|Bin Laden and Bergen in 1997|
His small tent in the secret, arid Arab wasteland was sparse. True, he wore a military jacket over his robes, had a loaded AK-47 propped at his side, and unleashed a scathing verbal diatribe decrying the infidels of the West, most especially the United States. But he spoke his words of hate in a monotone. Despite the impassioned nature of his rhetoric, he remained calm and collected. There was much more cleric than killer commandant about him. In short, there was little evidence to believe in the late 1990s that Osama bin Laden and his handful of Al-Qaeda followers would ever be able to pull off a massive attack like 9-11, 2 veteran news correspondents who personally interviewed bin Laden told a standing-room only audience at The Newseum today.
In a wide-ranging, hour-long discussion, CNN National Security Analyst Peter Bergen and ABC News Correspondent John Miller, who were 2 of the only western correspondents to ever interview bin Laden, revealed details of those interviews and talked about their take on conditions in a post-bin Laden world.
"People who say bin-Laden's death means the end of terrorism are wrong," Miller, who interviewed bin-Laden in 1998 said. "But people who say his death is meaningless are also wrong."
Both correspondents said that America's focus on Al-Qaeda and recent killing of its spiritual leader have drastically weakened the organization's ability to mount significant attacks in the United States. "So much has changed since 9/11," Bergen said, noting that, for example, where the US then had about dozen agents sorting out terror signals that group numbers more than 2,000 today. "Or take the TSA. It may be a mixed blessing, but with the TSA, those box cutters wouldn't have gotten on board."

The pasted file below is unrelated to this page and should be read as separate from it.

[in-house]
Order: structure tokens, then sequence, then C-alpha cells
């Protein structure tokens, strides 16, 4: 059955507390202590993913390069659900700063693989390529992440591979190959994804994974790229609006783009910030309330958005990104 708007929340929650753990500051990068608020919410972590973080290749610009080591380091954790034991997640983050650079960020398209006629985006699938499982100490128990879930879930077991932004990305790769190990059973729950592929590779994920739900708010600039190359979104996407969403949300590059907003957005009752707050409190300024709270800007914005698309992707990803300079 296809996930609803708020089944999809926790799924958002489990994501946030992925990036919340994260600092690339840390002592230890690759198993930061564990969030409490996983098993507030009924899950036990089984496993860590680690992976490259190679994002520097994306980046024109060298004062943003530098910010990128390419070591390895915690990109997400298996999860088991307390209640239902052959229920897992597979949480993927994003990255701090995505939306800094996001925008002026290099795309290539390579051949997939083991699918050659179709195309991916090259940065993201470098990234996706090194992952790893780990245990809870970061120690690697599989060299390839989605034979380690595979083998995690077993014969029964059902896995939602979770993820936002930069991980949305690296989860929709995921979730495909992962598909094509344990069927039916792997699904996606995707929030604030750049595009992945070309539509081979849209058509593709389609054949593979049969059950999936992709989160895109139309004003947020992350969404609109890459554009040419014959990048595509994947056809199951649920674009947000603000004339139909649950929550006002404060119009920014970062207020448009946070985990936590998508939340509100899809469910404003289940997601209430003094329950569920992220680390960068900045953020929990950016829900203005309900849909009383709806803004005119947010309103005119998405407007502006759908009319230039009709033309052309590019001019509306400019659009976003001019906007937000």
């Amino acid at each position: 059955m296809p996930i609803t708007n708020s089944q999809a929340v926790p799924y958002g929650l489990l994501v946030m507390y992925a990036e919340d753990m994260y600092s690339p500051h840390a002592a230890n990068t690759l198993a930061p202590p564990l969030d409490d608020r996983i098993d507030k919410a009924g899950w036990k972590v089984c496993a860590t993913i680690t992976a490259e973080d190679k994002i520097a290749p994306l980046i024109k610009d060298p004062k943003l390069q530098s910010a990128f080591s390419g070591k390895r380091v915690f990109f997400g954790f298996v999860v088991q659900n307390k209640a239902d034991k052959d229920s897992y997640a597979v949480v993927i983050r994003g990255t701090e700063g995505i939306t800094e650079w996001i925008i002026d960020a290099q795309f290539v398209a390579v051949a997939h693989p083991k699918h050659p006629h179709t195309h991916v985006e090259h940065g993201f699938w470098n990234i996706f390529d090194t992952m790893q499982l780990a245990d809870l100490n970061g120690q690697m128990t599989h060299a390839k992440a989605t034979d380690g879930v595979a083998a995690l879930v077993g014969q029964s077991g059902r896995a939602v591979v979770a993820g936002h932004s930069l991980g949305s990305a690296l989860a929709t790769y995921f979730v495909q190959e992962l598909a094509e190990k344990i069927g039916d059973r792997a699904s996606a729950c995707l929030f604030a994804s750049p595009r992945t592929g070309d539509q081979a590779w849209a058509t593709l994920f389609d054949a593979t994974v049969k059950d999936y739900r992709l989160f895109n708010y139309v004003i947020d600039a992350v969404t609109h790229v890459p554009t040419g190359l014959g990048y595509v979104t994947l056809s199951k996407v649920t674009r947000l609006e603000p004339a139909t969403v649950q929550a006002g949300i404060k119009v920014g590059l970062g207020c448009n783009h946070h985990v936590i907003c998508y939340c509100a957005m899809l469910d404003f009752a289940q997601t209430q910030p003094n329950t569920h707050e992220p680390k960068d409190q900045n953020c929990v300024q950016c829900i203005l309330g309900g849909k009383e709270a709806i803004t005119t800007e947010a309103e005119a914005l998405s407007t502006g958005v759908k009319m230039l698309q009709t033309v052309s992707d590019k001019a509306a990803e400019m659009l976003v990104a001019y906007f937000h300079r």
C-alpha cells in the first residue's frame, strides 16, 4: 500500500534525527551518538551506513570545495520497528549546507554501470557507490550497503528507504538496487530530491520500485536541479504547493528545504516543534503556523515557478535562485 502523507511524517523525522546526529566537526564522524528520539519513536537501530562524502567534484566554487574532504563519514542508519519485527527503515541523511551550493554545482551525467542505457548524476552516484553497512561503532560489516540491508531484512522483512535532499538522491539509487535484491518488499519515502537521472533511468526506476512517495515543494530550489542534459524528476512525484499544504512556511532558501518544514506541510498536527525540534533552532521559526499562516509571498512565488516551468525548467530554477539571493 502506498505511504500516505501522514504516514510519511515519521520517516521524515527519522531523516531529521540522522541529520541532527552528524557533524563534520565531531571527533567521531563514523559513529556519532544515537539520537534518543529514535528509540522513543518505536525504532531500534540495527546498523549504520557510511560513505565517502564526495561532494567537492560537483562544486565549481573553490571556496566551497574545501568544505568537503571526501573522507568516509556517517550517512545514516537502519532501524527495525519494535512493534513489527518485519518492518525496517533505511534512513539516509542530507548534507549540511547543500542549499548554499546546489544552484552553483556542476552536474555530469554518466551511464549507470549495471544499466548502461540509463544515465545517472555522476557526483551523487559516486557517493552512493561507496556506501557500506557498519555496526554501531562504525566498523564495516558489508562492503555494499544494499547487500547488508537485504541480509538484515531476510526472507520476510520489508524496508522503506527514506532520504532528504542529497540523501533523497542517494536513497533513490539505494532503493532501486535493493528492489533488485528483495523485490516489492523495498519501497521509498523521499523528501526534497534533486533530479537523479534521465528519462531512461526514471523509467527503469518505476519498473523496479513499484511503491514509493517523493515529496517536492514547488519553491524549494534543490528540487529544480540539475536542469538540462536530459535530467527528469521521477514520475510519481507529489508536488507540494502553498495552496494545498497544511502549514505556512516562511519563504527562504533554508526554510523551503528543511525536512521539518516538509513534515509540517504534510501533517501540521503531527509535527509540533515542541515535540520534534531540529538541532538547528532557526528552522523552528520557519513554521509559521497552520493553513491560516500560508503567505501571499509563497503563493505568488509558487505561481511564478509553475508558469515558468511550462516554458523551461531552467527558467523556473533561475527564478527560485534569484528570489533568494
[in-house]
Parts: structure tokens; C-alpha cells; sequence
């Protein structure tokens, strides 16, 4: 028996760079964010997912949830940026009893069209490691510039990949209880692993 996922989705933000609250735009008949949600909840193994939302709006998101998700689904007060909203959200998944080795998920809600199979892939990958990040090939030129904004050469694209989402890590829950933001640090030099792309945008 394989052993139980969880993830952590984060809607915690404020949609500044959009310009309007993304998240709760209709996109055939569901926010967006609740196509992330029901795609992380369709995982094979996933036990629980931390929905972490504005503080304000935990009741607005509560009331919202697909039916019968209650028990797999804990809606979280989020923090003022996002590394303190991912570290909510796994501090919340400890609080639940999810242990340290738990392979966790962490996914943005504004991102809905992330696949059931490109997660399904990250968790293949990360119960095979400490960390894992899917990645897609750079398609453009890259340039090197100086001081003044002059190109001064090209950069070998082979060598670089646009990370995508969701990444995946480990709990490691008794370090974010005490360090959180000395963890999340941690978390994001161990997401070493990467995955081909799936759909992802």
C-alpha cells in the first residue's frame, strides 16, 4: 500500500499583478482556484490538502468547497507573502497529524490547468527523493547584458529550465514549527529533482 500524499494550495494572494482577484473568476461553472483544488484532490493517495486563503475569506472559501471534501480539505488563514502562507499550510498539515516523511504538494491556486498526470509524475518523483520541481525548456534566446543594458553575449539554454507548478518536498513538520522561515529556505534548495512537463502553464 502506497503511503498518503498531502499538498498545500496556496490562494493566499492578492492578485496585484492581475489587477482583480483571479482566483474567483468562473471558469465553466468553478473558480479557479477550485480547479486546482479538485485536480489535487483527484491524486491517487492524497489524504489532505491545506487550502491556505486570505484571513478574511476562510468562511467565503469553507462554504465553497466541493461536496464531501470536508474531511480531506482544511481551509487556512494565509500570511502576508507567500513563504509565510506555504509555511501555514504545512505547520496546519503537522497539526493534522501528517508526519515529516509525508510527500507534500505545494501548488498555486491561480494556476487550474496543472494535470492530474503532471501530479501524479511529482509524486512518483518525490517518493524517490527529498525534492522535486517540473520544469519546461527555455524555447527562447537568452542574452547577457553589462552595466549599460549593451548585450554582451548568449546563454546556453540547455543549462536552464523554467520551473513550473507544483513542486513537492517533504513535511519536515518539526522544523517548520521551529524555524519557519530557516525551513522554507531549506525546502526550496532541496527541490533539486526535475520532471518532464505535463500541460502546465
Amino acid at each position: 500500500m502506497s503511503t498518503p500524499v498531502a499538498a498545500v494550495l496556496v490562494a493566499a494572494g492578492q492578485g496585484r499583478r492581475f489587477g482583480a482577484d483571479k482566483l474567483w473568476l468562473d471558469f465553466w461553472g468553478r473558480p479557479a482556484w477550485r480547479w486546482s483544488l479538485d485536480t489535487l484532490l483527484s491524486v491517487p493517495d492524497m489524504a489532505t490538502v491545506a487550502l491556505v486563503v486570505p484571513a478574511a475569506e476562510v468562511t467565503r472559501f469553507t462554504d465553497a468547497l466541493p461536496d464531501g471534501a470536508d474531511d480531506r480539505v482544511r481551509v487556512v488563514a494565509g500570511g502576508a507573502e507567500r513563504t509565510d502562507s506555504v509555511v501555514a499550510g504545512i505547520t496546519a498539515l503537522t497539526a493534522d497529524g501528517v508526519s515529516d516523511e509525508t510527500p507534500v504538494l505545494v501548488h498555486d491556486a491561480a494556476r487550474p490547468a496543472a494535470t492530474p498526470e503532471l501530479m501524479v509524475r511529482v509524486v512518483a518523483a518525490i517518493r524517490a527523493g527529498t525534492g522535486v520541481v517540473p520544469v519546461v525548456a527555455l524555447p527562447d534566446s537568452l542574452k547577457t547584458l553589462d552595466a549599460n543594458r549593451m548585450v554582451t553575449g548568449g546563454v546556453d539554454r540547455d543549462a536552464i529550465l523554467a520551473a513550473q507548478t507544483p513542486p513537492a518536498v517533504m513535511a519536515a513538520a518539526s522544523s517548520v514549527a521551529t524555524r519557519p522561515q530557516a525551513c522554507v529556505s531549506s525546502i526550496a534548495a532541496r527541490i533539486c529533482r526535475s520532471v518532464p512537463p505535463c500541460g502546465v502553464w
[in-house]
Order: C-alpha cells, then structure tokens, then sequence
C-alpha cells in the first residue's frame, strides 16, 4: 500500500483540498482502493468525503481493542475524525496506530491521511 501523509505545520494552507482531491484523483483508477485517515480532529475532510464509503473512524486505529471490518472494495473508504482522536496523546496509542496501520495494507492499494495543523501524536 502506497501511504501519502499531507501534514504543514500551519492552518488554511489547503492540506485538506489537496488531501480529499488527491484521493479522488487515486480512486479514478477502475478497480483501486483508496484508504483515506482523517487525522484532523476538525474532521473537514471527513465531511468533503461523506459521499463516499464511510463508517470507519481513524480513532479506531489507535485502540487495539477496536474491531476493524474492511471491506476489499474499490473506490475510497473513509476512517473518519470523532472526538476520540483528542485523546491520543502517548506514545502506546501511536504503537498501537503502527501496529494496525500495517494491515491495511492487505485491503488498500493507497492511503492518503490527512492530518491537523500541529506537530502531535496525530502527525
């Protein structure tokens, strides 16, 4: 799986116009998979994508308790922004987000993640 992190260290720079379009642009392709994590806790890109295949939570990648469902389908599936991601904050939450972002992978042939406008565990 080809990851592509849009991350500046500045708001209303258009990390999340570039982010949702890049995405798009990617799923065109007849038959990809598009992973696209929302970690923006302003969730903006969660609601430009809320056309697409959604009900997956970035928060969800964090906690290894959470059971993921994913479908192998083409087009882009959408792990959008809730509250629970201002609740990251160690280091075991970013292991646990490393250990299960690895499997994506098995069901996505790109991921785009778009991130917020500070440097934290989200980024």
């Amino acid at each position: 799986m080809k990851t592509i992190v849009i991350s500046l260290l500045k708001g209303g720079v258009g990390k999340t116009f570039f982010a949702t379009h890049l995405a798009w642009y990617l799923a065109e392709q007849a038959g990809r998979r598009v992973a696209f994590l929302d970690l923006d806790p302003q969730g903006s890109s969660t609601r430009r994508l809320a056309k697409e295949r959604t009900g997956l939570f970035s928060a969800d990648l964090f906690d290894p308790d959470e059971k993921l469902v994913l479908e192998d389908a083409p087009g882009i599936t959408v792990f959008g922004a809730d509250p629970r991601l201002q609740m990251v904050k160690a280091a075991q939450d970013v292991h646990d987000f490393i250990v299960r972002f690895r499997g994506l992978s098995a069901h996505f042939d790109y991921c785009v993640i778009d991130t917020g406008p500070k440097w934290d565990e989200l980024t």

Both correspondents pointed out the difficulties in originally securing their interviews with bin Laden. First there was the substantial costs of such an operation. Then, at the time, America and American news organizations were more concerned with the the O.J. Simpson trial or the President Clinton/ Monica Lewinsky scandal than they were with an unknown bearded leader from a little-known part of the word.
And then there were the conditions imposed by the ultra-secret, always paranoid bin Laden and his followers. There were countless questions of intent. And more questions of motive. Locations were set and locations were moved. Guns were produced. And guns were fired. But Bergen said he believed there was never any real danger and the benefits to be gleaned from his 1997 interview far outweighed any risks."They (bin Laden and Al-Qaeda) wanted to get the story out and I didn't think they would do anything to jeopardize that," Bergen said. Miller concurred, but noted that not everyone was blase about the danger. "After the interview aired, I got a call from my mother. I thought she was going to say what a good job, but she said 'don't you ever go to Afghanistan and do something like that again.' "
Of course, one of the great questions for any leader of hate is how do you justify the taking of innocent lives in your struggle, no matter how right you believe your cause to be. Miller said he asked bin Laden that question and the Al-Qaeda leader, ever the master of manipulation and rationalization, matter of factly answered: "We learned from you. Did not the Americans kill women and children at Hiroshima and Nagasaki? We are simply doing what you taught us."
Tales, Tidbits, and Tips
Although the special speakers program centered around the 10th anniversary of 9/11 has concluded, there is still much to learn about that day if you visit The Newseum. For example, there is a separate 9/11 exhibit with artifacts and news footage, as well as a section of the FBI exhibit that deals with the agency's handling of that da